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The brain case consists of eight bones. These include the paired parietal and temporal bones, plus the unpaired frontal, occipital, sphenoid, and ethmoid bones.

Parietal bone

The parietal bone    forms most of the upper lateral side of the skull (see [link] ). These are paired bones, with the right and left parietal bones joining together at the top of the skull. Each parietal bone is also bounded anteriorly by the frontal bone, inferiorly by the temporal bone, and posteriorly by the occipital bone.

Temporal bone

The temporal bone    forms the lower lateral side of the skull (see [link] ). Common wisdom has it that the temporal bone (temporal = “time”) is so named because this area of the head (the temple) is where hair typically first turns gray, indicating the passage of time.

The temporal bone is subdivided into several regions ( [link] ). The flattened, upper portion is the squamous portion of the temporal bone. Below this area and projecting anteriorly is the zygomatic process of the temporal bone, which forms the posterior portion of the zygomatic arch. Posteriorly is the mastoid portion of the temporal bone. Projecting inferiorly from this region is a large prominence, the mastoid process    , which serves as a muscle attachment site. The mastoid process can easily be felt on the side of the head just behind your earlobe. On the interior of the skull, the petrous portion of each temporal bone forms the prominent, diagonally oriented petrous ridge    in the floor of the cranial cavity. Located inside each petrous ridge are small cavities that house the structures of the middle and inner ears.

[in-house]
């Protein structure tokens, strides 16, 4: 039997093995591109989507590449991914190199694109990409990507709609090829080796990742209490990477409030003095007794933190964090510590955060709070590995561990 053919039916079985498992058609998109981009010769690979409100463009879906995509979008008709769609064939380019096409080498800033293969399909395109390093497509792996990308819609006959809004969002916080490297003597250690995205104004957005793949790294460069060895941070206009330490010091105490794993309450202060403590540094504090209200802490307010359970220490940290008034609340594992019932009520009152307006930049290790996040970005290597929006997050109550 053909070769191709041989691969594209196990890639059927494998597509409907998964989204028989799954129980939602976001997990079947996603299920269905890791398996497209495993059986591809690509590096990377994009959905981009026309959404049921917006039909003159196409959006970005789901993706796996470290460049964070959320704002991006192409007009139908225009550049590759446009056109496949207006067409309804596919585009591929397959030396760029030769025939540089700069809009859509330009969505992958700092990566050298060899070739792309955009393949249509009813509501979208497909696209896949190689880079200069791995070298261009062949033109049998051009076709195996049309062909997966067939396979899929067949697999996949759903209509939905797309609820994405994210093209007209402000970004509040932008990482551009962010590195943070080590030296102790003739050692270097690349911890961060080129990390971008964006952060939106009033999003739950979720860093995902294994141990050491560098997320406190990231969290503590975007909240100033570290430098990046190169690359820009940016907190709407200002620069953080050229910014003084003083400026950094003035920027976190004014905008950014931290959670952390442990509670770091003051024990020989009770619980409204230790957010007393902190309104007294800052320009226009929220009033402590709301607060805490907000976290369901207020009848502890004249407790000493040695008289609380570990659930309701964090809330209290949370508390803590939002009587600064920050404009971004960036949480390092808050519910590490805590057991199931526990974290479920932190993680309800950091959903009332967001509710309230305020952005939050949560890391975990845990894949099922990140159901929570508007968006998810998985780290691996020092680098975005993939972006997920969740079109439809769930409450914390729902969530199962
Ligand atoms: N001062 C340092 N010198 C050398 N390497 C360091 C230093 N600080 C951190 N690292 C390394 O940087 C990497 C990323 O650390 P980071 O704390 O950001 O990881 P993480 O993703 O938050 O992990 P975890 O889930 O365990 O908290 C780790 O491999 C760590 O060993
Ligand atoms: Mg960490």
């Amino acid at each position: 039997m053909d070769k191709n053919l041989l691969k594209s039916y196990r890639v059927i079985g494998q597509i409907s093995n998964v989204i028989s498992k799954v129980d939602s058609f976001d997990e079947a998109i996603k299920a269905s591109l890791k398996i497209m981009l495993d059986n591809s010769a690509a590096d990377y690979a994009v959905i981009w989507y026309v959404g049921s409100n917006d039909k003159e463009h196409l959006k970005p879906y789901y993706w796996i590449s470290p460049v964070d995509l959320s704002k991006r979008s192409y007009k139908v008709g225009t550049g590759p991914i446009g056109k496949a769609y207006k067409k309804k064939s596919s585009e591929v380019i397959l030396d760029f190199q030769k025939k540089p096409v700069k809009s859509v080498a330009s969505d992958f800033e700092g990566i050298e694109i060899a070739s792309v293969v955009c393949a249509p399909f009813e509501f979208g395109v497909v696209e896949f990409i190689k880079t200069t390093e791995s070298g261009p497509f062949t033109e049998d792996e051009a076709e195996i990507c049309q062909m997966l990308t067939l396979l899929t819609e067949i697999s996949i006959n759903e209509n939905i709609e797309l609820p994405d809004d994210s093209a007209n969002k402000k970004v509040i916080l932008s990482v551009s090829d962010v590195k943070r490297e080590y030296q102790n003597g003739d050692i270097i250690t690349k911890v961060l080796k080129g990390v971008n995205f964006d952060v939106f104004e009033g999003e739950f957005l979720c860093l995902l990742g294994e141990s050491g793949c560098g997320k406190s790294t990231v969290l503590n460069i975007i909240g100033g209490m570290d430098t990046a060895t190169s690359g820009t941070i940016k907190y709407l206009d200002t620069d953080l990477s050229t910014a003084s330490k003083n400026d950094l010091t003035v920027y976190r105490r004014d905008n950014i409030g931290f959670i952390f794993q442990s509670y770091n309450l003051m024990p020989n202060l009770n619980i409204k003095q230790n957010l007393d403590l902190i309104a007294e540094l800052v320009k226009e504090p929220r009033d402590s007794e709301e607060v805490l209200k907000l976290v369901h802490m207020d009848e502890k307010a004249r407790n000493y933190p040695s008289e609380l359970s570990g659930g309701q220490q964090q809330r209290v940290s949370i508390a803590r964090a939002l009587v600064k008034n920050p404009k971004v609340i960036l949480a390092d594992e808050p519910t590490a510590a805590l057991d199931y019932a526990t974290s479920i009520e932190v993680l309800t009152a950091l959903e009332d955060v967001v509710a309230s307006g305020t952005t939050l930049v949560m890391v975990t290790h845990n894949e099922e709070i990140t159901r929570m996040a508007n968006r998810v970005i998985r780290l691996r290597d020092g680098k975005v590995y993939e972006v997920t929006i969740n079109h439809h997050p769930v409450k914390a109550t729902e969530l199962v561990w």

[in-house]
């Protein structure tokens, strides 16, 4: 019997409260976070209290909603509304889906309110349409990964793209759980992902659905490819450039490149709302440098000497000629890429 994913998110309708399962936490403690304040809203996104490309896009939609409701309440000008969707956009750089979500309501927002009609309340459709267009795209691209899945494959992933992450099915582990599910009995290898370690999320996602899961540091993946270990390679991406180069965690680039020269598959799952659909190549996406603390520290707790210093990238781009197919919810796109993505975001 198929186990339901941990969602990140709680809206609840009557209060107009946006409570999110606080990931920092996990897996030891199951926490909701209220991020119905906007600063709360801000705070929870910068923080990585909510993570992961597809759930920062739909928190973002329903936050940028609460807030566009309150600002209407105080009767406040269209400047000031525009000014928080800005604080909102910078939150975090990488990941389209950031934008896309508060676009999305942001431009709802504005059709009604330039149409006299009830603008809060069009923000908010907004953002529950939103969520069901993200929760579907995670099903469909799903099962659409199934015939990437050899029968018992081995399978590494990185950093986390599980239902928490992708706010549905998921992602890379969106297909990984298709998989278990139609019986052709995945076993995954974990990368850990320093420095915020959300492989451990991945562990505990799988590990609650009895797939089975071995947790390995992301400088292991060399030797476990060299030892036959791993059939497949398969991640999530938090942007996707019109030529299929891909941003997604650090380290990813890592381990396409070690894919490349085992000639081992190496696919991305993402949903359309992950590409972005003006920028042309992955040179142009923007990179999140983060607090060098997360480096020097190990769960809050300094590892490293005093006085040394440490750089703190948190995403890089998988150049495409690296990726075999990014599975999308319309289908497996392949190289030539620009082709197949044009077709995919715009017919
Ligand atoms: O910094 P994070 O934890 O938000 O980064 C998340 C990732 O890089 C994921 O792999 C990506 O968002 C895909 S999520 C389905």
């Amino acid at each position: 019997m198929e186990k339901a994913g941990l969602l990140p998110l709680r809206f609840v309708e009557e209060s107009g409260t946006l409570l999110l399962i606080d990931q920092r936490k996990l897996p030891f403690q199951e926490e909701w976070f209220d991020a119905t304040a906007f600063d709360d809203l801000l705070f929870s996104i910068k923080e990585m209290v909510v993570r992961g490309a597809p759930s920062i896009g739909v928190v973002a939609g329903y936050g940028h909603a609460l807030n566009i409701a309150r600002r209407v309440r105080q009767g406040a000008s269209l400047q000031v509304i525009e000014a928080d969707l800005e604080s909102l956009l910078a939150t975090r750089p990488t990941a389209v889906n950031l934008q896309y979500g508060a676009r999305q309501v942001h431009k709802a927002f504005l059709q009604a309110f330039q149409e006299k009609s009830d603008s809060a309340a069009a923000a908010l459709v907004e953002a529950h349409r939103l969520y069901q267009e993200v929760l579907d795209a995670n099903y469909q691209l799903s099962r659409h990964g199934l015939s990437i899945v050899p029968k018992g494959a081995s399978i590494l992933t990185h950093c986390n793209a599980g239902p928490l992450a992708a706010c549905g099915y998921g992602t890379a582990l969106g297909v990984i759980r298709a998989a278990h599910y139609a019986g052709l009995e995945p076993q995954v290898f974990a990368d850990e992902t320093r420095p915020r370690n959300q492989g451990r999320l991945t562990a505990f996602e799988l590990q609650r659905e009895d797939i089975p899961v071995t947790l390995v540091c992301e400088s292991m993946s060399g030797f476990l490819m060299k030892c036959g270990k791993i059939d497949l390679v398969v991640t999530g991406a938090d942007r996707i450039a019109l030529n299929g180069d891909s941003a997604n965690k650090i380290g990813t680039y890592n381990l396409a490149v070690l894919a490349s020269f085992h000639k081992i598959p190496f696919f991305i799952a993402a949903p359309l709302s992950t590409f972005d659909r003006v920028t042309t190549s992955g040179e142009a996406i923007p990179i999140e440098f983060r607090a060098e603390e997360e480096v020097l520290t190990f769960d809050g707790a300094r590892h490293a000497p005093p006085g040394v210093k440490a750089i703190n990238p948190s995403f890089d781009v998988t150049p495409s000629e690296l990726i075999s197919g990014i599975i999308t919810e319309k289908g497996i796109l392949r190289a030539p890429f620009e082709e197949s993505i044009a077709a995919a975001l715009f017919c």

Temporal bone

This image shows the location of the temporal bone. A small image of the skull on the top left shows the temporal bone highlighted in pink and a magnified view of this region then highlights the important parts of the temporal bone.
A lateral view of the isolated temporal bone shows the squamous, mastoid, and zygomatic portions of the temporal bone.

Important landmarks of the temporal bone, as shown in [link] , include the following:

  • External acoustic meatus (ear canal)—This is the large opening on the lateral side of the skull that is associated with the ear.
  • Internal acoustic meatus —This opening is located inside the cranial cavity, on the medial side of the petrous ridge. It connects to the middle and inner ear cavities of the temporal bone.
  • Mandibular fossa —This is the deep, oval-shaped depression located on the external base of the skull, just in front of the external acoustic meatus. The mandible (lower jaw) joins with the skull at this site as part of the temporomandibular joint, which allows for movements of the mandible during opening and closing of the mouth.